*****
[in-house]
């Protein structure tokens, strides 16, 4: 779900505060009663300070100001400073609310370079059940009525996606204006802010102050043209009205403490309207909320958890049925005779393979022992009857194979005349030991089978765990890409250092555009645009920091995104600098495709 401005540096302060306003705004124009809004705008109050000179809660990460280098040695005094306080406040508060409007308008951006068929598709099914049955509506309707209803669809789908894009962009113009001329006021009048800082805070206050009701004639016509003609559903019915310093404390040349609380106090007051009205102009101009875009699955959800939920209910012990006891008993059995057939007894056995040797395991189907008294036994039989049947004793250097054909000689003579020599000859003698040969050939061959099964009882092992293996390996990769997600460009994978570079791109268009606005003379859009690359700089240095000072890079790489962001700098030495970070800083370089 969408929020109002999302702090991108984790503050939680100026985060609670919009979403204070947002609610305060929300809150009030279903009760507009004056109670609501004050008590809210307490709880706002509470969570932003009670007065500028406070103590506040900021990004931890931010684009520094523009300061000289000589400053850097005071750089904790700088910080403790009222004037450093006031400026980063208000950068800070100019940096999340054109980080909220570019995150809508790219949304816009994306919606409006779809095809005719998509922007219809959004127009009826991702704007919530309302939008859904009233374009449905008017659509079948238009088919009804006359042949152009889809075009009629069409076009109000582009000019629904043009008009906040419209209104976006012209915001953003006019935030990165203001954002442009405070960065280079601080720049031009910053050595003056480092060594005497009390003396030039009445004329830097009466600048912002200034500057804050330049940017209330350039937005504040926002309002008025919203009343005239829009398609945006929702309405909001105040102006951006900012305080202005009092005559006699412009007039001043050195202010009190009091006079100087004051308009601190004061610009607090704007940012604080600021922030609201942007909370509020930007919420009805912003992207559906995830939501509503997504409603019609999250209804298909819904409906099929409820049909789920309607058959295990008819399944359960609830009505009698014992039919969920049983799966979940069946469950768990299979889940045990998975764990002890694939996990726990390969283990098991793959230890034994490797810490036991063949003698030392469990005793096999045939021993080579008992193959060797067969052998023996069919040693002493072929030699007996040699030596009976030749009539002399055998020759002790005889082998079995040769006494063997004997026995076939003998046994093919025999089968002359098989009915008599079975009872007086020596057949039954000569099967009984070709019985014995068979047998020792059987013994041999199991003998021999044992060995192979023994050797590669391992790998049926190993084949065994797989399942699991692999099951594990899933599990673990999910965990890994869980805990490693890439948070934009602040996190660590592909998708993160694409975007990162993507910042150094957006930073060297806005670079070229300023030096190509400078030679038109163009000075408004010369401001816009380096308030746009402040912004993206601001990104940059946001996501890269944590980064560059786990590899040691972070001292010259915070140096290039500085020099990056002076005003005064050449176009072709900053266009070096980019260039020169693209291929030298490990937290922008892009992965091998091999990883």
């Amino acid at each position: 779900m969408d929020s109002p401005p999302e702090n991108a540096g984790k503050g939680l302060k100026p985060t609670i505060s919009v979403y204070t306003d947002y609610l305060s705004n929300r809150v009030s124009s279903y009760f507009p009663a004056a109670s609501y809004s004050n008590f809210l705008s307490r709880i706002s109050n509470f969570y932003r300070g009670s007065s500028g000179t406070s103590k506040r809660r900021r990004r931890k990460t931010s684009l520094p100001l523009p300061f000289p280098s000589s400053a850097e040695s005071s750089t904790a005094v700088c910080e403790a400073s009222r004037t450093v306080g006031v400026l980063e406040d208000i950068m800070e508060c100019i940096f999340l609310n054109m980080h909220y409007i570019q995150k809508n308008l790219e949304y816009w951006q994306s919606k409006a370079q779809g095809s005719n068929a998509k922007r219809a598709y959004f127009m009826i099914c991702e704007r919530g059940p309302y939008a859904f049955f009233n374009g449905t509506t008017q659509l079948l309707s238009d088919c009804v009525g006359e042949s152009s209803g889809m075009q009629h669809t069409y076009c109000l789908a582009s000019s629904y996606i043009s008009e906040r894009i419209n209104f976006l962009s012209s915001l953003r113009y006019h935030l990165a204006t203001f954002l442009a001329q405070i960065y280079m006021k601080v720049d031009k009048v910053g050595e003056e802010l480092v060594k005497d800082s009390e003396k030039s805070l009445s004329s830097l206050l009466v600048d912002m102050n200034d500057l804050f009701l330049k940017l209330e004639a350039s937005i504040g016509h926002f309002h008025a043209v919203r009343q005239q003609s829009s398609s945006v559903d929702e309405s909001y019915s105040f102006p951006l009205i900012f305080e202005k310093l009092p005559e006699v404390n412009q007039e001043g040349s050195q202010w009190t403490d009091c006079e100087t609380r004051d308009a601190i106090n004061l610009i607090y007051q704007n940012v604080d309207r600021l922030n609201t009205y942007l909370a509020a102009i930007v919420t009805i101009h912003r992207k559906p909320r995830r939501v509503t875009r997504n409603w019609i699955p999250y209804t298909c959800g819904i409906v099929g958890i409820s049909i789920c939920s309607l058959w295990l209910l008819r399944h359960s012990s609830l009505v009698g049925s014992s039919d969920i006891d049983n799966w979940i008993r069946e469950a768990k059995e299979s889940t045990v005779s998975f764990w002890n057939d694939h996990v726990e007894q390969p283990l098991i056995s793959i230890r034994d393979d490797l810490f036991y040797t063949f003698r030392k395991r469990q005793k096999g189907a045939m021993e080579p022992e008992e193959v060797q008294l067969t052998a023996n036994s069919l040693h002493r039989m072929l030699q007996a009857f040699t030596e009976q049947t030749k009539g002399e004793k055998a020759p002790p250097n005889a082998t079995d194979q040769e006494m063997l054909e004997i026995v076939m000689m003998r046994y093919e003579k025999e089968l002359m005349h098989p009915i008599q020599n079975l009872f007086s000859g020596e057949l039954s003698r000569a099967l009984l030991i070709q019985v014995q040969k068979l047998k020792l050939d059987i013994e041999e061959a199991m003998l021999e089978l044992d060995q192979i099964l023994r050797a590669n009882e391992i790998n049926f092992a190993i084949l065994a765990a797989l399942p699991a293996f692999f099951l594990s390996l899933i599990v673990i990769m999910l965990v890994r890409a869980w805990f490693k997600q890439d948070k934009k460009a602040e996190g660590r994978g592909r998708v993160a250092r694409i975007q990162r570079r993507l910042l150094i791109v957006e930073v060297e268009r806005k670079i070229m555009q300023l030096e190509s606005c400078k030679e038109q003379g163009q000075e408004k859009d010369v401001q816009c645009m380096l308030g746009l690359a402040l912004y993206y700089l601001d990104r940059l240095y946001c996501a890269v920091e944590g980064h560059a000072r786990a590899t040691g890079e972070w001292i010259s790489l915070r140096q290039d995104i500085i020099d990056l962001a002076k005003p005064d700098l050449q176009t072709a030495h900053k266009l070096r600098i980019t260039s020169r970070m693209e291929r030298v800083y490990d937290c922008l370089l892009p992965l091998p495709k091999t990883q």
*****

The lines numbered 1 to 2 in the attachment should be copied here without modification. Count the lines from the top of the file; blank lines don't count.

[in-house]
């Protein structure tokens, strides 16, 4: 779900505060009663300070100001400073609310370079059940009525996606204006802010102050043209009205403490309207909320958890049925005779393979022992009857194979005349030991089978765990890409250092555009645009920091995104600098495709 401005540096302060306003705004124009809004705008109050000179809660990460280098040695005094306080406040508060409007308008951006068929598709099914049955509506309707209803669809789908894009962009113009001329006021009048800082805070206050009701004639016509003609559903019915310093404390040349609380106090007051009205102009101009875009699955959800939920209910012990006891008993059995057939007894056995040797395991189907008294036994039989049947004793250097054909000689003579020599000859003698040969050939061959099964009882092992293996390996990769997600460009994978570079791109268009606005003379859009690359700089240095000072890079790489962001700098030495970070800083370089 969408929020109002999302702090991108984790503050939680100026985060609670919009979403204070947002609610305060929300809150009030279903009760507009004056109670609501004050008590809210307490709880706002509470969570932003009670007065500028406070103590506040900021990004931890931010684009520094523009300061000289000589400053850097005071750089904790700088910080403790009222004037450093006031400026980063208000950068800070100019940096999340054109980080909220570019995150809508790219949304816009994306919606409006779809095809005719998509922007219809959004127009009826991702704007919530309302939008859904009233374009449905008017659509079948238009088919009804006359042949152009889809075009009629069409076009109000582009000019629904043009008009906040419209209104976006012209915001953003006019935030990165203001954002442009405070960065280079601080720049031009910053050595003056480092060594005497009390003396030039009445004329830097009466600048912002200034500057804050330049940017209330350039937005504040926002309002008025919203009343005239829009398609945006929702309405909001105040102006951006900012305080202005009092005559006699412009007039001043050195202010009190009091006079100087004051308009601190004061610009607090704007940012604080600021922030609201942007909370509020930007919420009805912003992207559906995830939501509503997504409603019609999250209804298909819904409906099929409820049909789920309607058959295990008819399944359960609830009505009698014992039919969920049983799966979940069946469950768990299979889940045990998975764990002890694939996990726990390969283990098991793959230890034994490797810490036991063949003698030392469990005793096999045939021993080579008992193959060797067969052998023996069919040693002493072929030699007996040699030596009976030749009539002399055998020759002790005889082998079995040769006494063997004997026995076939003998046994093919025999089968002359098989009915008599079975009872007086020596057949039954000569099967009984070709019985014995068979047998020792059987013994041999199991003998021999044992060995192979023994050797590669391992790998049926190993084949065994797989399942699991692999099951594990899933599990673990999910965990890994869980805990490693890439948070934009602040996190660590592909998708993160694409975007990162993507910042150094957006930073060297806005670079070229300023030096190509400078030679038109163009000075408004010369401001816009380096308030746009402040912004993206601001990104940059946001996501890269944590980064560059786990590899040691972070001292010259915070140096290039500085020099990056002076005003005064050449176009072709900053266009070096980019260039020169693209291929030298490990937290922008892009992965091998091999990883």